Hamas welcomed at UN headquarters in Geneva

Only the United Nations could twist the security threat so that the terrorist front man became the victim.

Hamas leader ismail al-ashqar_370 (photo credit: Reuters)
Hamas leader ismail al-ashqar_370
(photo credit: Reuters)
On March 19, 2012 the UN Human Rights Council and its UN staff in Geneva advertised and facilitated an event featuring a representative of the terrorist organization Hamas.  Facing an immediate outcry, a massive misinformation campaign is now underway to protect the already discredited UN body. But there is no avoiding the facts:  the UN handed a UN entrance pass and a UN microphone, in a UN room, to Hamas’s own Ismail al-Ashqar.
US, European and Israeli laws designate Hamas as a terror group.  Hamas’s hate-filled Charter advocates genocide, or in its words:  “Israel will exist and will continue to exist until Islam will obliterate it…The Day of Judgment will not come about until Muslims fight the Jews (killing the Jews)…”   The organization is pursuing that goal on a daily basis.
Nevertheless, the Council published a formal UN “Bulletin” – with the Council’s name splashed across the top and a formal UN symbol number – containing the following message.  Anyone wanting to catch a lecture by a Hamas human rights authority should head off to Meeting Room XXVII in the UN’s Palais des Nations from 10 to 12 Monday morning.
Or in more formal UN-eze “Human Rights Council, Nineteenth session, Geneva, Bulletin of informal meetings, Held in parallel to the session, Monday, 19 March 2012…Subject: Arrest of parliamentarians, Public. A/HRC/19/BI/16.”
Sent out to face the subsequent barrage of criticism, Director of the United Nations Information Service in Geneva Corinne Momal-Vanian told AP that the meeting was “on the sides of the Human Rights Council session" and any UN-accredited group “can organize side events and invite speakers of its choice.”
Indeed, the event featuring the Hamas member of the Palestinian Legislative Council was organized by the UN-accredited NGO "Maarij Foundation for Peace and Development."  But here are a few facts Momal-Vanian managed to leave out.
UN facilities would only have been available to a non-governmental organization that had been awarded UN accreditation and then only after they had requested the services from the UN secretariat.  Though the UN bulletin carries a standard disclaimer for what may or may not be said during such events, the application to hold the meeting in the first place must have been vetted and approved by UN staff.
Moreover, locating meetings on the “side” of the Human Rights Council’s regular session – which is now in full swing – is a deliberate attempt to influence information flow to Council participants.  And while in theory any UN group can ask permission to hold a side event, it is no accident that approval is actually granted to a raft of Israel-bashing NGOs.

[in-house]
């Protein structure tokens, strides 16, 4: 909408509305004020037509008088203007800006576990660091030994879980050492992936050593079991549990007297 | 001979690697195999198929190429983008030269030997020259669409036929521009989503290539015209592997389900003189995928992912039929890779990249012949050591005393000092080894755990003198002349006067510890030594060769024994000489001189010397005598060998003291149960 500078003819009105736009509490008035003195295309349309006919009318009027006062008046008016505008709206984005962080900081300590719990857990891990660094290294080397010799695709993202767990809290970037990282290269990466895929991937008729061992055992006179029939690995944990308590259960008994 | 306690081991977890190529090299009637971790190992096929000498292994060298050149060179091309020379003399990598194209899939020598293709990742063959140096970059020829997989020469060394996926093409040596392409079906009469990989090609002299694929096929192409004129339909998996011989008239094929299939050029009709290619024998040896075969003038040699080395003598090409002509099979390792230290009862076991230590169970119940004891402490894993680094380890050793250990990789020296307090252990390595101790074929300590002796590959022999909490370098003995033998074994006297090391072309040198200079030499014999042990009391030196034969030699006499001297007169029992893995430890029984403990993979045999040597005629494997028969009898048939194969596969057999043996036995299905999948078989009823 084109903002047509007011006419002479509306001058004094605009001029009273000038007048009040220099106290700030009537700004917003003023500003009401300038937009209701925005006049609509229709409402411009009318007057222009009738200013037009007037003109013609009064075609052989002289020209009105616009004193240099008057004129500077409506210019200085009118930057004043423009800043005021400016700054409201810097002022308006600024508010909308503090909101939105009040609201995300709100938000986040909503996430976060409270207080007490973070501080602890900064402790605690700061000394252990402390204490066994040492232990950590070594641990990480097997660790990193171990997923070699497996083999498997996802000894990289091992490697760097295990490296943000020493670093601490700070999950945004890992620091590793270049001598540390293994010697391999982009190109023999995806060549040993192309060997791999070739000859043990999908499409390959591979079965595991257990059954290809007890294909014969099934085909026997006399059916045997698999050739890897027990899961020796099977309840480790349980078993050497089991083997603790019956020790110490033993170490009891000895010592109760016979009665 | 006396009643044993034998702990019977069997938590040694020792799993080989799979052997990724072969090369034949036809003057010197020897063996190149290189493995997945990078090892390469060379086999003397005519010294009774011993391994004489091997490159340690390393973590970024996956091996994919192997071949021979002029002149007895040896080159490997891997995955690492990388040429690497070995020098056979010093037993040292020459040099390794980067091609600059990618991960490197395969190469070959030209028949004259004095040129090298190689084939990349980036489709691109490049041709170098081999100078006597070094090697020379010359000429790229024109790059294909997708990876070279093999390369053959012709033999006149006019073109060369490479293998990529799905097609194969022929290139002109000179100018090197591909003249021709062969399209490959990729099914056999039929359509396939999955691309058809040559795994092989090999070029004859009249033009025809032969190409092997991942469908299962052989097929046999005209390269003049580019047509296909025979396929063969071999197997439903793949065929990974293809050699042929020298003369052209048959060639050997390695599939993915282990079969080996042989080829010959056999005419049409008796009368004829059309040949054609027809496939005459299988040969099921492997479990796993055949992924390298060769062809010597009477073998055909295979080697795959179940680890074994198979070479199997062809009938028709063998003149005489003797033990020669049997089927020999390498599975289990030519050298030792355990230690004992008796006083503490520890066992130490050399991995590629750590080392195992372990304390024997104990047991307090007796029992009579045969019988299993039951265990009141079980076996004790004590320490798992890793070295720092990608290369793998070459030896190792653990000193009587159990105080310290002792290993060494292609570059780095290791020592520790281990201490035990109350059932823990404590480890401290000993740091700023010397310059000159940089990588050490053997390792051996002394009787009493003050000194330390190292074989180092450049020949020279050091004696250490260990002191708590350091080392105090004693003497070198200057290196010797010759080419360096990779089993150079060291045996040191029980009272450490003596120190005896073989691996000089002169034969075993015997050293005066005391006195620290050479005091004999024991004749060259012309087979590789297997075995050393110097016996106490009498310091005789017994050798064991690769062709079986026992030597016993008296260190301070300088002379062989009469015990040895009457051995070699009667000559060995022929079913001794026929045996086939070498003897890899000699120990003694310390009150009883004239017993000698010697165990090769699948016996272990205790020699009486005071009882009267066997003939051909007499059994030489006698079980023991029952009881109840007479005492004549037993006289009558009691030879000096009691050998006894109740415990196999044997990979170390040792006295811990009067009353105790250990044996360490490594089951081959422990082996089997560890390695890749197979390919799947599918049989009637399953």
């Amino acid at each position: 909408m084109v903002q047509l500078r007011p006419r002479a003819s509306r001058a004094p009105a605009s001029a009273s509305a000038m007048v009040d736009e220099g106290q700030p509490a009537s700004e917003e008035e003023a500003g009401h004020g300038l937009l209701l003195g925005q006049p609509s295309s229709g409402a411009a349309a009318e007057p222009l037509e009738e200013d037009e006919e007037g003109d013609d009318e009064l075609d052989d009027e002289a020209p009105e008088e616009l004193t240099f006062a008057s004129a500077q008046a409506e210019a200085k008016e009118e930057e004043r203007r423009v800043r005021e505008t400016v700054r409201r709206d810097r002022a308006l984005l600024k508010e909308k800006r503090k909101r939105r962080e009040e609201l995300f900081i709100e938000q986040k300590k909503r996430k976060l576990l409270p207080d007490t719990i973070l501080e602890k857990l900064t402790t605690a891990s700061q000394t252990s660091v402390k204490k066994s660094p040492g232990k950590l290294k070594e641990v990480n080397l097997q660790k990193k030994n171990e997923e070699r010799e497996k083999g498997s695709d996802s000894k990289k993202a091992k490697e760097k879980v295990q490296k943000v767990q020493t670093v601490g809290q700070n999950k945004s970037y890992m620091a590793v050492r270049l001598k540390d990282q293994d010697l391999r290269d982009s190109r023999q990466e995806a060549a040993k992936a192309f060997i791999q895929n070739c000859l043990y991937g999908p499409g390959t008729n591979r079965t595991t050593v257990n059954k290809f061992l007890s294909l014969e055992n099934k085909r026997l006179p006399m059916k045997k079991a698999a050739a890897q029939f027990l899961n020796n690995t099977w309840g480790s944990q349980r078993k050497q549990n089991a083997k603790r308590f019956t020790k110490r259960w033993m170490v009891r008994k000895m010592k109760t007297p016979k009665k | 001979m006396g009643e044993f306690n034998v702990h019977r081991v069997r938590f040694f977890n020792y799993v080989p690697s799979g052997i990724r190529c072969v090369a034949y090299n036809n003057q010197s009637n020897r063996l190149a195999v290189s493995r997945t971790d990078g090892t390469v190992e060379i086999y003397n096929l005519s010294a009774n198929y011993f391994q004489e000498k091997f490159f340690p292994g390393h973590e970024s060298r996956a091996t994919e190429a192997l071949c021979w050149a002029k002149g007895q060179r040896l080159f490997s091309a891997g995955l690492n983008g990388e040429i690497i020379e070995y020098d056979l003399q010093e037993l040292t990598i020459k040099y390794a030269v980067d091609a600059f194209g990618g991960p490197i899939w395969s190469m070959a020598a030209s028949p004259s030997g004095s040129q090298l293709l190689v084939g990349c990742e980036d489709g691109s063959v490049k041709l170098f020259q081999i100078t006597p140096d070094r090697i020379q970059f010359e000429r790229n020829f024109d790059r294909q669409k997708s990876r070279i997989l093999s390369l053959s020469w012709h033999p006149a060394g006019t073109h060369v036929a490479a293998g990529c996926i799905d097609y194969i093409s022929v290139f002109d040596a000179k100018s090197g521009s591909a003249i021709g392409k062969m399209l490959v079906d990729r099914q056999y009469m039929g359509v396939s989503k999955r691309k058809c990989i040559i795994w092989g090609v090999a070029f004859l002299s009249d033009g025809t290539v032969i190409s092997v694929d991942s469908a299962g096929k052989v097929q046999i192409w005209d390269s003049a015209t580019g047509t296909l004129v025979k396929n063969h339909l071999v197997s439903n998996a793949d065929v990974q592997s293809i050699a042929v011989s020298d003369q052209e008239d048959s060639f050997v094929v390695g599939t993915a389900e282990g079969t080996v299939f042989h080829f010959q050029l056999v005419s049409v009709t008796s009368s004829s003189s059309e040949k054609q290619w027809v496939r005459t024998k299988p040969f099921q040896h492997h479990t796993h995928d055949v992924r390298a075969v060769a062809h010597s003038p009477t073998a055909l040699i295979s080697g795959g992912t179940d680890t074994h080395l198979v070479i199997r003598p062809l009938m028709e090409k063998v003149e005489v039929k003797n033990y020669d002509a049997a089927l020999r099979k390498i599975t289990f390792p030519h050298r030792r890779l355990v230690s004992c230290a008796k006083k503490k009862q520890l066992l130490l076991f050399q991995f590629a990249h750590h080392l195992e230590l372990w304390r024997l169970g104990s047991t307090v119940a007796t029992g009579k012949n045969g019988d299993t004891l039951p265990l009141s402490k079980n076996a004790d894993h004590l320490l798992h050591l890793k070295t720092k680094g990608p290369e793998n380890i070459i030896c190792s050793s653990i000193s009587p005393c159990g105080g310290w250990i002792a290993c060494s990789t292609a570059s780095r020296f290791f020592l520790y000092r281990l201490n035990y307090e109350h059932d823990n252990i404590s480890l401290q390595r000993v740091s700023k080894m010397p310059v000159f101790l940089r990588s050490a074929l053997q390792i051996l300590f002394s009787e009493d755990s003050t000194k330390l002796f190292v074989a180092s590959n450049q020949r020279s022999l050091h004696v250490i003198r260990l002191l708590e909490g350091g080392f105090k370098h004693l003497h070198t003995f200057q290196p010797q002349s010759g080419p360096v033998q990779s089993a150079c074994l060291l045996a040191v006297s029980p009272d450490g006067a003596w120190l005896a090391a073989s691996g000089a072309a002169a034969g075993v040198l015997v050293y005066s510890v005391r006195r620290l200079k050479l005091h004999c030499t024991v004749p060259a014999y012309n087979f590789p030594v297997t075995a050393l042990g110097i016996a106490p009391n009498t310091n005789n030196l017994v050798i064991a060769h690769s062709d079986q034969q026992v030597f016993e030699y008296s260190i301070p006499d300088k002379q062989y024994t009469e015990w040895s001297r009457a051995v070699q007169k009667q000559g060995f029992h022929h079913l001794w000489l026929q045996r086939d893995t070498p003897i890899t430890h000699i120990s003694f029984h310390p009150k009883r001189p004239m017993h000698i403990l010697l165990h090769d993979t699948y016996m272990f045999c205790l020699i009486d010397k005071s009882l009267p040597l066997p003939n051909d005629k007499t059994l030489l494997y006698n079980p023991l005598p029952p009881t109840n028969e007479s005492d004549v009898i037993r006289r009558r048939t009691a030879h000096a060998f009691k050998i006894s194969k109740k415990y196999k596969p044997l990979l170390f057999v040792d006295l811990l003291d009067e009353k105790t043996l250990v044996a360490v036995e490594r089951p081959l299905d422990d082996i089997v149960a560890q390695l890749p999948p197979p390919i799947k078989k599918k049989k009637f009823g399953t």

This week alone radical organizations with extreme ideologies are scheduled to hold two more two-hour sessions on UN premises: “Human rights in Palestine” and “Follow-up to the Goldstone Report.”  The organizing NGOs, including Al Haq, BADIL Resource Center for Palestinian Residency and Refugee Rights, and Mouvement contre le racisme et pour l'amitié entre les peuples, all hold official UN accreditation.  Standard fare is to claim that Israel’s creation was a catastrophe that has to be walked back; Israel is an apartheid state; Israelis are foreigners transplanted onto Arab land; Israel should be subject to debilitating sanctions.  BADIL’s website and activities, for example, are studded with antisemitic images and rants. 
The controversy comes at an inopportune moment for the Obama administration, which is in the middle of a drive to renew its three-year term on the Human Rights Council.  So somehow a twitter campaign joined Monday’s effort to ward off the public relations disaster of a terrorist UN human rights buff. 
Some examples. Tweet: “NGOs can invite people without the UN being aware or responsible.”  In fact, no person can get through UN security at the Palais des Nations without their name being provided to UN officials in advance; officials must then grant access and issue a UN pass.  Even the UN spokesperson has not alleged that al-Ashqar evaded security and snuck in.
Then there was this tweet: “Hamas representative invited by NGO is distraction.”  Welcoming a terrorist into the midst of a facility supposedly dedicated to human rights is indeed a distraction – from the UN’s raison d’etre.  Another read: “Contrary to Hamas boast, its representative spoke to empty room.”   Photos of the audience posted on the web contradicted that tweet.  And then there was the bleat: “Invited not by UN but Sudanese group.” Except that the Sudanese group was not just any bunch of hate-mongers, but UN-accredited, and nothing would have prevented UN staff from turning al-Ashqar away at the door.
According to Momal-Vanian, however, what worried the UN most about the Hamas agent’s visit was this:  “the global body assessed the possibility of security threats in connection with the event and allowed it to go ahead.”
A perversion from beginning to end.  Only the UN could twist the security threat so that the terrorist front man became the victim.
The writer is director of the Touro Institute on Human Rights and the Holocaust.